#89 An example app showing a practical use case with the API
Using the Eskom load-shedding API is very straight forward however I have noticed that a lot of people get stuck on the last call where an html document is returned instead of Json data. This can throw a spanner in the works because a developer can’t just get the results as a key value pair… the HTML must be parsed and then put into Json before it can be used effectively.
This parsing process is actually quite easy and jut requires a loop with a bit of regex magic to return the values line by line.
Once the values are returned we can then place them into our own Json object and then do something useful with them like creating a loop which reads the times and compares them to the time on my PC then when the json objects time is 10 minutes away the loop then initiates a shutdown of my fan so that it doesn’t drain my ups battery unnecessarily.
Below I have written a small proof of concept application in C# to help inspire others with their projects.
With the ever growing pains of load-shedding looming over South Africans people have been desperately looking for viable alternative energy and battery powered devices. In my case I needed my remote pepper spray devices to be operational in my laboratory even during extended load-shedding times 4h off with 2h charge times.
I could have purchased added a battery and charging circuit to my existing factory made Sonoff board however that could make the PCB larger and I wanted to build a custom solution instead.
My requirements were WiFi capability, at least 4 relays, li-ion battery powered, battery charger with all the standard protection features and for the device to be powered by 5v from a standard phone charger.
The device must be plugged into the 5v phone charger 24/7, when the electricity goes off the device must continue to operate uninterrupted, when the power comes back on the device must change to the charge state uninterrupted.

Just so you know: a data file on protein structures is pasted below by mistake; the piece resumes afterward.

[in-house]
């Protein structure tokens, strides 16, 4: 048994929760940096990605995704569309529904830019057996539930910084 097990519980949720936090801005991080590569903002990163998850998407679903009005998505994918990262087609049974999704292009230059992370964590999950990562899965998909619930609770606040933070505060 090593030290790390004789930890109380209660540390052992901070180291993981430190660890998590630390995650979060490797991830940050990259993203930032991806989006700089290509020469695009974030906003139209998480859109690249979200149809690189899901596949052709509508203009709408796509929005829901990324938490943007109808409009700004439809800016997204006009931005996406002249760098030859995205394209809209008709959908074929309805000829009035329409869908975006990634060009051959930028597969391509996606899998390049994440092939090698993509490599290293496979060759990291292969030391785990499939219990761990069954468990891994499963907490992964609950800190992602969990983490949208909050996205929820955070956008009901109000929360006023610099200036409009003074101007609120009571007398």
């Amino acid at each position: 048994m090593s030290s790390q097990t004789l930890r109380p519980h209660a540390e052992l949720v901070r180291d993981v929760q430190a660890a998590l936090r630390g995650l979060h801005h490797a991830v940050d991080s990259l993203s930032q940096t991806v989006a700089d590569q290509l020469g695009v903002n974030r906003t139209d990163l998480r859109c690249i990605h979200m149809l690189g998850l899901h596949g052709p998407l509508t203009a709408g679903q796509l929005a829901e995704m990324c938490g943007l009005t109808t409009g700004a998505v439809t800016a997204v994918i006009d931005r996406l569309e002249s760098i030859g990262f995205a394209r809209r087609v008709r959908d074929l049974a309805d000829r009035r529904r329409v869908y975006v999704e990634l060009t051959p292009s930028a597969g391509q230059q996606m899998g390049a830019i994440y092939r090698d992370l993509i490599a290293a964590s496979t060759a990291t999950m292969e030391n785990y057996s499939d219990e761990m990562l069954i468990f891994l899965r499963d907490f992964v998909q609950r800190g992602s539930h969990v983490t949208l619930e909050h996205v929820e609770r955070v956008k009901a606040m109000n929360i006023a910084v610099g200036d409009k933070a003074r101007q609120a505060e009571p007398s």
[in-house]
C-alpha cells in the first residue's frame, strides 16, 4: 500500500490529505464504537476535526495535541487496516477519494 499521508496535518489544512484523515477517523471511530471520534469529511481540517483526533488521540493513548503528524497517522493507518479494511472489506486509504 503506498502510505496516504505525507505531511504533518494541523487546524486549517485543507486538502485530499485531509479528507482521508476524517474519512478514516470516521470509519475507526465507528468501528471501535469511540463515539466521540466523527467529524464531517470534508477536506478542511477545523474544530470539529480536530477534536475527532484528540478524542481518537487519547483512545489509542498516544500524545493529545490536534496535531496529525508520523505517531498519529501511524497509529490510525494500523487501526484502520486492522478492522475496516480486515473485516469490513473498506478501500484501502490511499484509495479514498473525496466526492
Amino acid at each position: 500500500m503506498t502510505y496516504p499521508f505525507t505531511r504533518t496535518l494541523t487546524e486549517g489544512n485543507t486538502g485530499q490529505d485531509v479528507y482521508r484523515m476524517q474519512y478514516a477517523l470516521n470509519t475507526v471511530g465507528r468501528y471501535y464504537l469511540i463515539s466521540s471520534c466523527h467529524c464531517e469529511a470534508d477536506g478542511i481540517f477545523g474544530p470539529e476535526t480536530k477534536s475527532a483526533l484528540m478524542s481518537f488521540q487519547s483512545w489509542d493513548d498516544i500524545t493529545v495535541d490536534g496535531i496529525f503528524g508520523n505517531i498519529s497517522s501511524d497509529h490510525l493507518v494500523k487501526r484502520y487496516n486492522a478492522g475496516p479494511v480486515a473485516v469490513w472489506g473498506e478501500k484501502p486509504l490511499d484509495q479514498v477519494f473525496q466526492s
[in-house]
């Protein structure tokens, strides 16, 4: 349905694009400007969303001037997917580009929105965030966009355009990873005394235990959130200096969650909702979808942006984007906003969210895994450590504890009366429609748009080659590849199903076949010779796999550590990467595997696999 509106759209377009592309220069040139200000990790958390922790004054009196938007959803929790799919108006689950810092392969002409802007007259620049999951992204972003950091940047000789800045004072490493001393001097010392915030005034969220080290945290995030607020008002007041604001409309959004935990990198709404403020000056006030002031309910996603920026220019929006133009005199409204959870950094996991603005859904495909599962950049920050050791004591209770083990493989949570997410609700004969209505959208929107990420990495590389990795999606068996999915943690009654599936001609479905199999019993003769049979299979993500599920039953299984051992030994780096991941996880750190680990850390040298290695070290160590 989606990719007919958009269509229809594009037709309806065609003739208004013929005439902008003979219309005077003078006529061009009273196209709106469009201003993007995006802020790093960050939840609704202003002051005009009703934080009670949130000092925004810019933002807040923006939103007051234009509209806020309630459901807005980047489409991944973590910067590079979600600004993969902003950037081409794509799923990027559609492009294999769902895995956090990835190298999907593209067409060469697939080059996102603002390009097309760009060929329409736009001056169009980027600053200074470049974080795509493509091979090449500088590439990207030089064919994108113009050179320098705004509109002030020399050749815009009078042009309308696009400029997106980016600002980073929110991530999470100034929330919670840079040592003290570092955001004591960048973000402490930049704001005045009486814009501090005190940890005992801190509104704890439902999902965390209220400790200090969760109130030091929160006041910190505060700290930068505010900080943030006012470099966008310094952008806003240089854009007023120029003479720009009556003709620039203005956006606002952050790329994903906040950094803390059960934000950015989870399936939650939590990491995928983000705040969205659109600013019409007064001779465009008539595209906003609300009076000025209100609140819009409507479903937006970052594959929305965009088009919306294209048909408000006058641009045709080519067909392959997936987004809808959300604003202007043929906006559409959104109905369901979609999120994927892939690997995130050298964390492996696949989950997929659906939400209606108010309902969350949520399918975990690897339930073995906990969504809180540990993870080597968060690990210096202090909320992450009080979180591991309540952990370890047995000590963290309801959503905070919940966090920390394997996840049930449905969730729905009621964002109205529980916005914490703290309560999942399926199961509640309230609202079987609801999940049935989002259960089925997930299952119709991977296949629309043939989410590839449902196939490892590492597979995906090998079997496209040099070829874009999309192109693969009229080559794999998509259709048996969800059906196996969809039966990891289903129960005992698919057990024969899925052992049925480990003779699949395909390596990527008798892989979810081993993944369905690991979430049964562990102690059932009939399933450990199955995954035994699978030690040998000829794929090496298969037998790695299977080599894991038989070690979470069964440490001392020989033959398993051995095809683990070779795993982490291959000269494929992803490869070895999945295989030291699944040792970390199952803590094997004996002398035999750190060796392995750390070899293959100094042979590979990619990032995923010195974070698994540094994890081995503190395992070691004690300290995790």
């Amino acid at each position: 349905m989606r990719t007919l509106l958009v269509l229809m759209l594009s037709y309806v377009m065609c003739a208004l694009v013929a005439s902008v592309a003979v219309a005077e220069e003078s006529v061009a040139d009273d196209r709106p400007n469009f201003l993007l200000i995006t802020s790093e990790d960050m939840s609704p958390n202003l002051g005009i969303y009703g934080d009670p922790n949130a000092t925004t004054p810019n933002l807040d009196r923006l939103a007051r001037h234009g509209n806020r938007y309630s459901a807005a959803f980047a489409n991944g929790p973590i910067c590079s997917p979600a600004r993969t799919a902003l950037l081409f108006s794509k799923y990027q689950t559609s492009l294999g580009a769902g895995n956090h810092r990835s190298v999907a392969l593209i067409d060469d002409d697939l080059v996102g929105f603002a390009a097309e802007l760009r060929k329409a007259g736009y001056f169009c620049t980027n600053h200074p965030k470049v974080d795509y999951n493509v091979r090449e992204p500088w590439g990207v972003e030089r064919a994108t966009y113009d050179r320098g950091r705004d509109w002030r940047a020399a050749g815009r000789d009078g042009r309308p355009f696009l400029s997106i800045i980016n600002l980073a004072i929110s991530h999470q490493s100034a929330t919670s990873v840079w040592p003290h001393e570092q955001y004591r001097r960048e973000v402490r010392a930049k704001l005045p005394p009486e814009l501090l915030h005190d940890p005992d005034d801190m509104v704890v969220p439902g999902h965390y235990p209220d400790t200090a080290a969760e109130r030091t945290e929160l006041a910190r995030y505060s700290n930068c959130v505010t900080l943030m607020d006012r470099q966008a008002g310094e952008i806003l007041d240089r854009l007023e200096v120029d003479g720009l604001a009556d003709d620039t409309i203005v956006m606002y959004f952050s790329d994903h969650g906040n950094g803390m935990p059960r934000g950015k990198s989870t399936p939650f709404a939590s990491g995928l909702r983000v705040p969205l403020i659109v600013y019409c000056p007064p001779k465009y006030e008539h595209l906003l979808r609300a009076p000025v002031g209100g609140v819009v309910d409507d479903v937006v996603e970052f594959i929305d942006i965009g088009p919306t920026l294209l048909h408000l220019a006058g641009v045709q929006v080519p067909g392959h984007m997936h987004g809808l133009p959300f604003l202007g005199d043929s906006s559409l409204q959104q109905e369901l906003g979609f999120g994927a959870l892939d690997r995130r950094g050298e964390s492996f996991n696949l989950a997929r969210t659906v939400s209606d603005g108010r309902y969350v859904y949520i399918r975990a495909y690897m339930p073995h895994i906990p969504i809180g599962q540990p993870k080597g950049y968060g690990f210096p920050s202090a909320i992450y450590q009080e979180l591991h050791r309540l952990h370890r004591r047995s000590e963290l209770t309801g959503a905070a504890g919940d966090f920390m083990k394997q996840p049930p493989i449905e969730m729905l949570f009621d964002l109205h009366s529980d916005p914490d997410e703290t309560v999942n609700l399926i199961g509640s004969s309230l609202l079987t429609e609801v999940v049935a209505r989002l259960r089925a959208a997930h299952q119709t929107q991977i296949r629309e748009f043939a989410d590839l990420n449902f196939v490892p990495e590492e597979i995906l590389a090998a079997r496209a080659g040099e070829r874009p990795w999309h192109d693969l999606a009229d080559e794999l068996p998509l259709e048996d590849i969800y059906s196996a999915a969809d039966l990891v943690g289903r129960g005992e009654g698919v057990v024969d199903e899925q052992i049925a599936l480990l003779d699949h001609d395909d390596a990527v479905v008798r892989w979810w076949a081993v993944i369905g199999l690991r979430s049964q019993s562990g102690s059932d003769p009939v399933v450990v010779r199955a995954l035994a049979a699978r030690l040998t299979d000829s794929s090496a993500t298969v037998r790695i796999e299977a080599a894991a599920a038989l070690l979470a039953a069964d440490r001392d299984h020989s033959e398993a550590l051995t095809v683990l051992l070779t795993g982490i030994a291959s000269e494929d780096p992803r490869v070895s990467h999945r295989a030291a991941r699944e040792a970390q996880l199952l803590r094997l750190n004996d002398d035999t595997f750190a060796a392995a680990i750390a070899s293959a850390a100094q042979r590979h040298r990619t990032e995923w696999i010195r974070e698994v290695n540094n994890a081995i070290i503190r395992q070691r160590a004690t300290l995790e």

The device does not have to send a notification when using battery but it must protect from overcurrent and over-discharge.
While looking for components I came across the ESP8266 PSB 04 module which is basically just the MCU WiFi controller used to switch 4 channels by itself
This was perfect for my application because I am already very familiar with Sonoff devices and in this case I do not mind using the firmware on the esp8266 and the Sonoff application + API software for my automation tasks.
Building around the module was a breeze all I needed was the appropriate relay circuits and a decent charging module.
I ended up creating two prototypes because hey there’s always improvements to be made…
The components I used on my final version 1.1 are as follows:
I tried to make the design as modular as practically possible
There are 3 main parts in the design consisting of a main PCB which contains the battery and relays = complementary components then the WiFi module with buttons and 3.3v regulator is located on a small green PCB and finally the LiPo MH-CD42 module can be secured on the main board via headers.
While constructing I had to use a 1.6mm drill bit for the battery holes and a 1.5mm drill bit for the relay holes. I soldered the SMD AMS1117 reg onto 3 a pin male header for easy through hole placement. The relays and the screw terminals required more attention during drilling and placement of the holes due to their pin layout. I also coated all exposed wires with nail varnish as a make shift solder mask.
I had to add an extra 1000uF capacitor between GND and 5v out of the LiPo module because it would briefly lose power when transferring from USB to battery power